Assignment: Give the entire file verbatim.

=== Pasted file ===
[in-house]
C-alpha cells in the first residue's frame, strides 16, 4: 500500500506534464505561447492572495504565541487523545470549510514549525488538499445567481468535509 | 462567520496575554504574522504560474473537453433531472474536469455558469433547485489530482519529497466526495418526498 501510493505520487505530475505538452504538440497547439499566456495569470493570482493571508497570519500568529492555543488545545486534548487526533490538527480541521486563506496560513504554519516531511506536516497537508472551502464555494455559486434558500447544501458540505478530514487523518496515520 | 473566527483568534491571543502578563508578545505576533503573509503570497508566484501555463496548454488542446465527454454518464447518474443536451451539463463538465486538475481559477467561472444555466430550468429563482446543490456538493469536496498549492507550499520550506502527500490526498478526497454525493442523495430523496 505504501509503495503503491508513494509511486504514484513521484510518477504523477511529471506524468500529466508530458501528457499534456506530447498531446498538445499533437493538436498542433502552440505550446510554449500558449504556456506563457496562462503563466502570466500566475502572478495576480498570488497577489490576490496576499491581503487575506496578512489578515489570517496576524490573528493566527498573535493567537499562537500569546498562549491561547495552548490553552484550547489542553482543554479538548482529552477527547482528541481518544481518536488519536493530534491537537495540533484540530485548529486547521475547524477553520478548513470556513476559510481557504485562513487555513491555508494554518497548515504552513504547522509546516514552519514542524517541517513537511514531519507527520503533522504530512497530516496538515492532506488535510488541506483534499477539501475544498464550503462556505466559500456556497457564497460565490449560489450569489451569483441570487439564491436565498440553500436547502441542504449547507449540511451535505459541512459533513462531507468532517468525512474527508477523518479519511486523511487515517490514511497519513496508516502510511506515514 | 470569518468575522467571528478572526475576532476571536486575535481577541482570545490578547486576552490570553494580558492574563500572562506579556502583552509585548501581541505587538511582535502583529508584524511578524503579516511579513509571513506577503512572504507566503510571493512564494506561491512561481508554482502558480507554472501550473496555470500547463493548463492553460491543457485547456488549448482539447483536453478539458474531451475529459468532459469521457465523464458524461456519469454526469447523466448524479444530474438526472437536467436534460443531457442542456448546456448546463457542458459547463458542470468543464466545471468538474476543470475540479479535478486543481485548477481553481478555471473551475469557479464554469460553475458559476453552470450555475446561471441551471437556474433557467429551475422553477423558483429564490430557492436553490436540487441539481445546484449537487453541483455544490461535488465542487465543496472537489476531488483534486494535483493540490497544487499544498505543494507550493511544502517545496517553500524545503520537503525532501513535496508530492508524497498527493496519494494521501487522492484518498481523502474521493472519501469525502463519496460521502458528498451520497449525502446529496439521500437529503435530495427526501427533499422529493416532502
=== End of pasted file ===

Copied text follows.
[in-house]
C-alpha cells in the first residue's frame, strides 16, 4: 500500500506534464505561447492572495504565541487523545470549510514549525488538499445567481468535509 | 462567520496575554504574522504560474473537453433531472474536469455558469433547485489530482519529497466526495418526498 501510493505520487505530475505538452504538440497547439499566456495569470493570482493571508497570519500568529492555543488545545486534548487526533490538527480541521486563506496560513504554519516531511506536516497537508472551502464555494455559486434558500447544501458540505478530514487523518496515520 | 473566527483568534491571543502578563508578545505576533503573509503570497508566484501555463496548454488542446465527454454518464447518474443536451451539463463538465486538475481559477467561472444555466430550468429563482446543490456538493469536496498549492507550499520550506502527500490526498478526497454525493442523495430523496 505504501509503495503503491508513494509511486504514484513521484510518477504523477511529471506524468500529466508530458501528457499534456506530447498531446498538445499533437493538436498542433502552440505550446510554449500558449504556456506563457496562462503563466502570466500566475502572478495576480498570488497577489490576490496576499491581503487575506496578512489578515489570517496576524490573528493566527498573535493567537499562537500569546498562549491561547495552548490553552484550547489542553482543554479538548482529552477527547482528541481518544481518536488519536493530534491537537495540533484540530485548529486547521475547524477553520478548513470556513476559510481557504485562513487555513491555508494554518497548515504552513504547522509546516514552519514542524517541517513537511514531519507527520503533522504530512497530516496538515492532506488535510488541506483534499477539501475544498464550503462556505466559500456556497457564497460565490449560489450569489451569483441570487439564491436565498440553500436547502441542504449547507449540511451535505459541512459533513462531507468532517468525512474527508477523518479519511486523511487515517490514511497519513496508516502510511506515514 | 470569518468575522467571528478572526475576532476571536486575535481577541482570545490578547486576552490570553494580558492574563500572562506579556502583552509585548501581541505587538511582535502583529508584524511578524503579516511579513509571513506577503512572504507566503510571493512564494506561491512561481508554482502558480507554472501550473496555470500547463493548463492553460491543457485547456488549448482539447483536453478539458474531451475529459468532459469521457465523464458524461456519469454526469447523466448524479444530474438526472437536467436534460443531457442542456448546456448546463457542458459547463458542470468543464466545471468538474476543470475540479479535478486543481485548477481553481478555471473551475469557479464554469460553475458559476453552470450555475446561471441551471437556474433557467429551475422553477423558483429564490430557492436553490436540487441539481445546484449537487453541483455544490461535488465542487465543496472537489476531488483534486494535483493540490497544487499544498505543494507550493511544502517545496517553500524545503520537503525532501513535496508530492508524497498527493496519494494521501487522492484518498481523502474521493472519501469525502463519496460521502458528498451520497449525502446529496439521500437529503435530495427526501427533499422529493416532502